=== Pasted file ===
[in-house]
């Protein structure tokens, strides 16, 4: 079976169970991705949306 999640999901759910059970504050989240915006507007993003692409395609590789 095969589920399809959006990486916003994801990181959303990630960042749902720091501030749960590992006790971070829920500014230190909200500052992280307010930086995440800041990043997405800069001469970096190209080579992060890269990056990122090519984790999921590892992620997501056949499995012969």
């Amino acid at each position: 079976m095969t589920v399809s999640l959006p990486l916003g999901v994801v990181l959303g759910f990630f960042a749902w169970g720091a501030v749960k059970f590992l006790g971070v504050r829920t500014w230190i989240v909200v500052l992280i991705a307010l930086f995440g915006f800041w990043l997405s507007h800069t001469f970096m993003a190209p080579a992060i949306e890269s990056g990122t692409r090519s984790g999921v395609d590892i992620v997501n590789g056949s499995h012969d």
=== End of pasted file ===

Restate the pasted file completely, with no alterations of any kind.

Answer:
[in-house]
């Protein structure tokens, strides 16, 4: 079976169970991705949306 999640999901759910059970504050989240915006507007993003692409395609590789 095969589920399809959006990486916003994801990181959303990630960042749902720091501030749960590992006790971070829920500014230190909200500052992280307010930086995440800041990043997405800069001469970096190209080579992060890269990056990122090519984790999921590892992620997501056949499995012969």
């Amino acid at each position: 079976m095969t589920v399809s999640l959006p990486l916003g999901v994801v990181l959303g759910f990630f960042a749902w169970g720091a501030v749960k059970f590992l006790g971070v504050r829920t500014w230190i989240v909200v500052l992280i991705a307010l930086f995440g915006f800041w990043l997405s507007h800069t001469f970096m993003a190209p080579a992060i949306e890269s990056g990122t692409r090519s984790g999921v395609d590892i992620v997501n590789g056949s499995h012969d």